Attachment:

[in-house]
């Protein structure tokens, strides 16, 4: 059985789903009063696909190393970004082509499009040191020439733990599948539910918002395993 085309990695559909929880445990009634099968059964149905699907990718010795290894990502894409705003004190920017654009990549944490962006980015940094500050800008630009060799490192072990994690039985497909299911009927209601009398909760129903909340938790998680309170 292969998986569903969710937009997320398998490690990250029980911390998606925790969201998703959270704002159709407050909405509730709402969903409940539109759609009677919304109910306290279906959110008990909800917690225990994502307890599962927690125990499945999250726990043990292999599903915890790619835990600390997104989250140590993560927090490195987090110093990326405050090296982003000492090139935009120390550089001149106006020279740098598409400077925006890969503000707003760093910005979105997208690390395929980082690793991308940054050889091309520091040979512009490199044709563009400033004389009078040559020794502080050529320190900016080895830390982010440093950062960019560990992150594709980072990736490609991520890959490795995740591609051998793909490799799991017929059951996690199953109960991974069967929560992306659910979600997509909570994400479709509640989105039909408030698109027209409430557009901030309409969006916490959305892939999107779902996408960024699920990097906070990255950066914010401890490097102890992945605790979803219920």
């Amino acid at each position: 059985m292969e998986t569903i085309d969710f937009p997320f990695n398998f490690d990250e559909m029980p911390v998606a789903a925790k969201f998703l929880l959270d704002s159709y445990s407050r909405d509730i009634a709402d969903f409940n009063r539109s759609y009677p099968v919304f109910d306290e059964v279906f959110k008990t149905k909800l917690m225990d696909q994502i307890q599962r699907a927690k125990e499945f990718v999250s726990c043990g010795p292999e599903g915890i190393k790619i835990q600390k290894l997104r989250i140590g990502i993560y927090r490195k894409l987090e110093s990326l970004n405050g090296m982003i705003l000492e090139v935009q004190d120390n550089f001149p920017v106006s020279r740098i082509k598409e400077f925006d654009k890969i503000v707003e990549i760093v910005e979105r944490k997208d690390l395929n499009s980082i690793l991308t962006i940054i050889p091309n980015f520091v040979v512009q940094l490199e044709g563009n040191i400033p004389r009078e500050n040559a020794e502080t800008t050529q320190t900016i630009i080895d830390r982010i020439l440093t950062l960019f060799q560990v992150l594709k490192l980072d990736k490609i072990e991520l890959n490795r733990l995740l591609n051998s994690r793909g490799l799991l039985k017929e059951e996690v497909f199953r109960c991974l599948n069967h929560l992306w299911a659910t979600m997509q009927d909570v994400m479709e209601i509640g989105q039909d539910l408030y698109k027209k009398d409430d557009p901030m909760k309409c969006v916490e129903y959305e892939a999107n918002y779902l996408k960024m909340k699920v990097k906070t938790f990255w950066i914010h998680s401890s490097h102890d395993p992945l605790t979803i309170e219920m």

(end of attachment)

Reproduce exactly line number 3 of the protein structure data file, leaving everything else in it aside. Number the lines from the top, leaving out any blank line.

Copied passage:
């Amino acid at each position: 059985m292969e998986t569903i085309d969710f937009p997320f990695n398998f490690d990250e559909m029980p911390v998606a789903a925790k969201f998703l929880l959270d704002s159709y445990s407050r909405d509730i009634a709402d969903f409940n009063r539109s759609y009677p099968v919304f109910d306290e059964v279906f959110k008990t149905k909800l917690m225990d696909q994502i307890q599962r699907a927690k125990e499945f990718v999250s726990c043990g010795p292999e599903g915890i190393k790619i835990q600390k290894l997104r989250i140590g990502i993560y927090r490195k894409l987090e110093s990326l970004n405050g090296m982003i705003l000492e090139v935009q004190d120390n550089f001149p920017v106006s020279r740098i082509k598409e400077f925006d654009k890969i503000v707003e990549i760093v910005e979105r944490k997208d690390l395929n499009s980082i690793l991308t962006i940054i050889p091309n980015f520091v040979v512009q940094l490199e044709g563009n040191i400033p004389r009078e500050n040559a020794e502080t800008t050529q320190t900016i630009i080895d830390r982010i020439l440093t950062l960019f060799q560990v992150l594709k490192l980072d990736k490609i072990e991520l890959n490795r733990l995740l591609n051998s994690r793909g490799l799991l039985k017929e059951e996690v497909f199953r109960c991974l599948n069967h929560l992306w299911a659910t979600m997509q009927d909570v994400m479709e209601i509640g989105q039909d539910l408030y698109k027209k009398d409430d557009p901030m909760k309409c969006v916490e129903y959305e892939a999107n918002y779902l996408k960024m909340k699920v990097k906070t938790f990255w950066i914010h998680s401890s490097h102890d395993p992945l605790t979803i309170e219920m």